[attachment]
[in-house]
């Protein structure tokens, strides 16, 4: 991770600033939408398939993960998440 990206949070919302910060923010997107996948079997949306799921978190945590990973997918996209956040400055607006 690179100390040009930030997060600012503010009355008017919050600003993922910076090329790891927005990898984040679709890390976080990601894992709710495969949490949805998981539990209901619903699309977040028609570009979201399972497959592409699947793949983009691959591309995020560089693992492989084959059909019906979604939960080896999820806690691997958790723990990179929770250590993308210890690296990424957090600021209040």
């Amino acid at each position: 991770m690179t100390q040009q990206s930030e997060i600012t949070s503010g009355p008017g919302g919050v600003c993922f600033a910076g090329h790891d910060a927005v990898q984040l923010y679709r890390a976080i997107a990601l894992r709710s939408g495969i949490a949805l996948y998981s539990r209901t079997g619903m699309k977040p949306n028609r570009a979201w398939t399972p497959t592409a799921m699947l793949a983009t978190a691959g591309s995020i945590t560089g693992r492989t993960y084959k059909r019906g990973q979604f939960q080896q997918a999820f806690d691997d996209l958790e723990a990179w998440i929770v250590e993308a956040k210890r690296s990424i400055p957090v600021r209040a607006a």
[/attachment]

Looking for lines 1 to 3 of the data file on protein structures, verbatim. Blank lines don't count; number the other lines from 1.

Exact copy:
[in-house]
């Protein structure tokens, strides 16, 4: 991770600033939408398939993960998440 990206949070919302910060923010997107996948079997949306799921978190945590990973997918996209956040400055607006 690179100390040009930030997060600012503010009355008017919050600003993922910076090329790891927005990898984040679709890390976080990601894992709710495969949490949805998981539990209901619903699309977040028609570009979201399972497959592409699947793949983009691959591309995020560089693992492989084959059909019906979604939960080896999820806690691997958790723990990179929770250590993308210890690296990424957090600021209040």
């Amino acid at each position: 991770m690179t100390q040009q990206s930030e997060i600012t949070s503010g009355p008017g919302g919050v600003c993922f600033a910076g090329h790891d910060a927005v990898q984040l923010y679709r890390a976080i997107a990601l894992r709710s939408g495969i949490a949805l996948y998981s539990r209901t079997g619903m699309k977040p949306n028609r570009a979201w398939t399972p497959t592409a799921m699947l793949a983009t978190a691959g591309s995020i945590t560089g693992r492989t993960y084959k059909r019906g990973q979604f939960q080896q997918a999820f806690d691997d996209l958790e723990a990179w998440i929770v250590e993308a956040k210890r690296s990424i400055p957090v600021r209040a607006a």